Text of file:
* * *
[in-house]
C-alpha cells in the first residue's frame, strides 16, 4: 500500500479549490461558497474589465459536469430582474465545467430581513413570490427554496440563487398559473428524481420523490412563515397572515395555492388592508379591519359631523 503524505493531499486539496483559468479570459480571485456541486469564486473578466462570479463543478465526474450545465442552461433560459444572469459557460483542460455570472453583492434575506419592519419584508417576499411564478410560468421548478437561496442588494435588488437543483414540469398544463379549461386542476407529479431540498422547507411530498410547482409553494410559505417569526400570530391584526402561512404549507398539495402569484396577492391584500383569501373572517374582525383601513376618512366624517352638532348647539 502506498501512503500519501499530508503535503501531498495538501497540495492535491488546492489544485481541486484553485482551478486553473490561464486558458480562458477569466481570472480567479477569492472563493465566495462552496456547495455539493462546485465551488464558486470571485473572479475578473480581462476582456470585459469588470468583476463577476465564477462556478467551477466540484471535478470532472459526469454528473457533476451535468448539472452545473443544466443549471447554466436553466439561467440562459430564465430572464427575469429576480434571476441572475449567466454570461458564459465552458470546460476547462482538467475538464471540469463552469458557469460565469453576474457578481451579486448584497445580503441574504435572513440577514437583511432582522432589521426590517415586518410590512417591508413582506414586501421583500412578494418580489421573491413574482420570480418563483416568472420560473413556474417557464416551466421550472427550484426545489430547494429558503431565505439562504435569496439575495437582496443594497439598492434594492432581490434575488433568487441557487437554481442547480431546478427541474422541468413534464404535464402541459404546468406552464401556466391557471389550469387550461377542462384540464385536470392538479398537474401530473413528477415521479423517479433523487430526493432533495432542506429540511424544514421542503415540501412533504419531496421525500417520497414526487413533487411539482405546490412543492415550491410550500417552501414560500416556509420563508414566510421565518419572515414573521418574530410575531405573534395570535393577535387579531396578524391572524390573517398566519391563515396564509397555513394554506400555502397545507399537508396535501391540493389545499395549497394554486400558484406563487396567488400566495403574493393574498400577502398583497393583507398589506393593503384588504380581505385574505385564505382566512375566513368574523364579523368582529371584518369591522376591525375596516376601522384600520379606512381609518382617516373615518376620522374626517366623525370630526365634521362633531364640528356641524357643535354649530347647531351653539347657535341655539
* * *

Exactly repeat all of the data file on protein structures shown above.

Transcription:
[in-house]
C-alpha cells in the first residue's frame, strides 16, 4: 500500500479549490461558497474589465459536469430582474465545467430581513413570490427554496440563487398559473428524481420523490412563515397572515395555492388592508379591519359631523 503524505493531499486539496483559468479570459480571485456541486469564486473578466462570479463543478465526474450545465442552461433560459444572469459557460483542460455570472453583492434575506419592519419584508417576499411564478410560468421548478437561496442588494435588488437543483414540469398544463379549461386542476407529479431540498422547507411530498410547482409553494410559505417569526400570530391584526402561512404549507398539495402569484396577492391584500383569501373572517374582525383601513376618512366624517352638532348647539 502506498501512503500519501499530508503535503501531498495538501497540495492535491488546492489544485481541486484553485482551478486553473490561464486558458480562458477569466481570472480567479477569492472563493465566495462552496456547495455539493462546485465551488464558486470571485473572479475578473480581462476582456470585459469588470468583476463577476465564477462556478467551477466540484471535478470532472459526469454528473457533476451535468448539472452545473443544466443549471447554466436553466439561467440562459430564465430572464427575469429576480434571476441572475449567466454570461458564459465552458470546460476547462482538467475538464471540469463552469458557469460565469453576474457578481451579486448584497445580503441574504435572513440577514437583511432582522432589521426590517415586518410590512417591508413582506414586501421583500412578494418580489421573491413574482420570480418563483416568472420560473413556474417557464416551466421550472427550484426545489430547494429558503431565505439562504435569496439575495437582496443594497439598492434594492432581490434575488433568487441557487437554481442547480431546478427541474422541468413534464404535464402541459404546468406552464401556466391557471389550469387550461377542462384540464385536470392538479398537474401530473413528477415521479423517479433523487430526493432533495432542506429540511424544514421542503415540501412533504419531496421525500417520497414526487413533487411539482405546490412543492415550491410550500417552501414560500416556509420563508414566510421565518419572515414573521418574530410575531405573534395570535393577535387579531396578524391572524390573517398566519391563515396564509397555513394554506400555502397545507399537508396535501391540493389545499395549497394554486400558484406563487396567488400566495403574493393574498400577502398583497393583507398589506393593503384588504380581505385574505385564505382566512375566513368574523364579523368582529371584518369591522376591525375596516376601522384600520379606512381609518382617516373615518376620522374626517366623525370630526365634521362633531364640528356641524357643535354649530347647531351653539347657535341655539